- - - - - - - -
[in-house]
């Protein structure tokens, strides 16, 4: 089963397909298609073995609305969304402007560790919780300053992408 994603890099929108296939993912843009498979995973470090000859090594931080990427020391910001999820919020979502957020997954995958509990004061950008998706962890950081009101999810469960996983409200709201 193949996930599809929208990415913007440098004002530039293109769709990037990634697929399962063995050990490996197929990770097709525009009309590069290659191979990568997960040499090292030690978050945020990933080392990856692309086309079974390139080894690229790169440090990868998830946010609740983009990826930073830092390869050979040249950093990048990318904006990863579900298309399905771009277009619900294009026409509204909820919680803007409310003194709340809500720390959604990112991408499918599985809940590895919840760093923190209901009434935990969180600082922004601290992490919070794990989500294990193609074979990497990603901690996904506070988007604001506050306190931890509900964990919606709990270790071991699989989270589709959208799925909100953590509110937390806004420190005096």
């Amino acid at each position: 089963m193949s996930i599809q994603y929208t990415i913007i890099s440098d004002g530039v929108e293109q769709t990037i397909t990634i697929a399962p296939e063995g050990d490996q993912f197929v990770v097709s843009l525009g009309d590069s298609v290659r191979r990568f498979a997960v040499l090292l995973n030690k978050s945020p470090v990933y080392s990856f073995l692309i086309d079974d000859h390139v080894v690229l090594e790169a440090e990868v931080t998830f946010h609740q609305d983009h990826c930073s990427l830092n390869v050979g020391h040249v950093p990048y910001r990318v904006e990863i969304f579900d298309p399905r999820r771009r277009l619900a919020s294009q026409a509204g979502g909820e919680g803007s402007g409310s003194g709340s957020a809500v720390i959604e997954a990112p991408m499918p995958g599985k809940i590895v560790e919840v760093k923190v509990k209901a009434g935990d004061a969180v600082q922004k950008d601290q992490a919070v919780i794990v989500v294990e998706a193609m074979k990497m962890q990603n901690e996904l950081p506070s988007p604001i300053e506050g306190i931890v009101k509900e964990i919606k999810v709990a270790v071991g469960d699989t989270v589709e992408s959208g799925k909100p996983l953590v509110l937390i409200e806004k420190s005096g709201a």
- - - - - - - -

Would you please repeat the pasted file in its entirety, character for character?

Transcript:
[in-house]
């Protein structure tokens, strides 16, 4: 089963397909298609073995609305969304402007560790919780300053992408 994603890099929108296939993912843009498979995973470090000859090594931080990427020391910001999820919020979502957020997954995958509990004061950008998706962890950081009101999810469960996983409200709201 193949996930599809929208990415913007440098004002530039293109769709990037990634697929399962063995050990490996197929990770097709525009009309590069290659191979990568997960040499090292030690978050945020990933080392990856692309086309079974390139080894690229790169440090990868998830946010609740983009990826930073830092390869050979040249950093990048990318904006990863579900298309399905771009277009619900294009026409509204909820919680803007409310003194709340809500720390959604990112991408499918599985809940590895919840760093923190209901009434935990969180600082922004601290992490919070794990989500294990193609074979990497990603901690996904506070988007604001506050306190931890509900964990919606709990270790071991699989989270589709959208799925909100953590509110937390806004420190005096």
């Amino acid at each position: 089963m193949s996930i599809q994603y929208t990415i913007i890099s440098d004002g530039v929108e293109q769709t990037i397909t990634i697929a399962p296939e063995g050990d490996q993912f197929v990770v097709s843009l525009g009309d590069s298609v290659r191979r990568f498979a997960v040499l090292l995973n030690k978050s945020p470090v990933y080392s990856f073995l692309i086309d079974d000859h390139v080894v690229l090594e790169a440090e990868v931080t998830f946010h609740q609305d983009h990826c930073s990427l830092n390869v050979g020391h040249v950093p990048y910001r990318v904006e990863i969304f579900d298309p399905r999820r771009r277009l619900a919020s294009q026409a509204g979502g909820e919680g803007s402007g409310s003194g709340s957020a809500v720390i959604e997954a990112p991408m499918p995958g599985k809940i590895v560790e919840v760093k923190v509990k209901a009434g935990d004061a969180v600082q922004k950008d601290q992490a919070v919780i794990v989500v294990e998706a193609m074979k990497m962890q990603n901690e996904l950081p506070s988007p604001i300053e506050g306190i931890v009101k509900e964990i919606k999810v709990a270790v071991g469960d699989t989270v589709e992408s959208g799925k909100p996983l953590v509110l937390i409200e806004k420190s005096g709201a």